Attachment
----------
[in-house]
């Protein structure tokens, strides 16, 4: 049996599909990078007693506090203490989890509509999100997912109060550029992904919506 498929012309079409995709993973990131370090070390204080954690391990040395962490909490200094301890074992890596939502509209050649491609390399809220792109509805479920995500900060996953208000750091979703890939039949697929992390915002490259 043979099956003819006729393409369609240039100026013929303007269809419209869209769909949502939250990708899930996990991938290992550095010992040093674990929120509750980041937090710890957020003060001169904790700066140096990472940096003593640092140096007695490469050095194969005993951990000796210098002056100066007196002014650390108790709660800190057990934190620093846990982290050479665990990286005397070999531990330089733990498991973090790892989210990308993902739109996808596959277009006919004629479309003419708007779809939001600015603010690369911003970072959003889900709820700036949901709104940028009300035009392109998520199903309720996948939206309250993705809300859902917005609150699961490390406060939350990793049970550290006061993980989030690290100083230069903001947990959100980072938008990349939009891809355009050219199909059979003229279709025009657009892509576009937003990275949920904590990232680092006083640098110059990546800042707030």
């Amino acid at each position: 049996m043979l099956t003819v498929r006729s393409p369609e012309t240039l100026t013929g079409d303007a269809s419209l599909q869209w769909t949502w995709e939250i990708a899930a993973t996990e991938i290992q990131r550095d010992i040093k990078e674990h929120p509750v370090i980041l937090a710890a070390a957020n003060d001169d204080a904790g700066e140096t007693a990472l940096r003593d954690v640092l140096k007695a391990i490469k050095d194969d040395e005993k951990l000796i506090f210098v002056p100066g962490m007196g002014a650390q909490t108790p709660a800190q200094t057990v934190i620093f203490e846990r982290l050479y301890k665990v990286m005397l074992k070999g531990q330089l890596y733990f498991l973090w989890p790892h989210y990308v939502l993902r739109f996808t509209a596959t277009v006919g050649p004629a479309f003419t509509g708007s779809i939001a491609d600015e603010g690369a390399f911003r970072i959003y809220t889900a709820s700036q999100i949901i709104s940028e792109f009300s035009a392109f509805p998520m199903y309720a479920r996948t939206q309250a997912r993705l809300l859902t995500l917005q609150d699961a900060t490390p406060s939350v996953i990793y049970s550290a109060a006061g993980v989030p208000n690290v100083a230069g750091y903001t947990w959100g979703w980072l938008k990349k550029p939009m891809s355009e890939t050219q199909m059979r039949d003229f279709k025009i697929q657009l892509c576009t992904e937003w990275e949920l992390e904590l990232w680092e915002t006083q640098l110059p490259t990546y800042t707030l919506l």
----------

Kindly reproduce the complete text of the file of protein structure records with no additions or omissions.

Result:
[in-house]
């Protein structure tokens, strides 16, 4: 049996599909990078007693506090203490989890509509999100997912109060550029992904919506 498929012309079409995709993973990131370090070390204080954690391990040395962490909490200094301890074992890596939502509209050649491609390399809220792109509805479920995500900060996953208000750091979703890939039949697929992390915002490259 043979099956003819006729393409369609240039100026013929303007269809419209869209769909949502939250990708899930996990991938290992550095010992040093674990929120509750980041937090710890957020003060001169904790700066140096990472940096003593640092140096007695490469050095194969005993951990000796210098002056100066007196002014650390108790709660800190057990934190620093846990982290050479665990990286005397070999531990330089733990498991973090790892989210990308993902739109996808596959277009006919004629479309003419708007779809939001600015603010690369911003970072959003889900709820700036949901709104940028009300035009392109998520199903309720996948939206309250993705809300859902917005609150699961490390406060939350990793049970550290006061993980989030690290100083230069903001947990959100980072938008990349939009891809355009050219199909059979003229279709025009657009892509576009937003990275949920904590990232680092006083640098110059990546800042707030």
């Amino acid at each position: 049996m043979l099956t003819v498929r006729s393409p369609e012309t240039l100026t013929g079409d303007a269809s419209l599909q869209w769909t949502w995709e939250i990708a899930a993973t996990e991938i290992q990131r550095d010992i040093k990078e674990h929120p509750v370090i980041l937090a710890a070390a957020n003060d001169d204080a904790g700066e140096t007693a990472l940096r003593d954690v640092l140096k007695a391990i490469k050095d194969d040395e005993k951990l000796i506090f210098v002056p100066g962490m007196g002014a650390q909490t108790p709660a800190q200094t057990v934190i620093f203490e846990r982290l050479y301890k665990v990286m005397l074992k070999g531990q330089l890596y733990f498991l973090w989890p790892h989210y990308v939502l993902r739109f996808t509209a596959t277009v006919g050649p004629a479309f003419t509509g708007s779809i939001a491609d600015e603010g690369a390399f911003r970072i959003y809220t889900a709820s700036q999100i949901i709104s940028e792109f009300s035009a392109f509805p998520m199903y309720a479920r996948t939206q309250a997912r993705l809300l859902t995500l917005q609150d699961a900060t490390p406060s939350v996953i990793y049970s550290a109060a006061g993980v989030p208000n690290v100083a230069g750091y903001t947990w959100g979703w980072l938008k990349k550029p939009m891809s355009e890939t050219q199909m059979r039949d003229f279709k025009i697929q657009l892509c576009t992904e937003w990275e949920l992390e904590l990232w680092e915002t006083q640098l110059p490259t990546y800042t707030l919506l």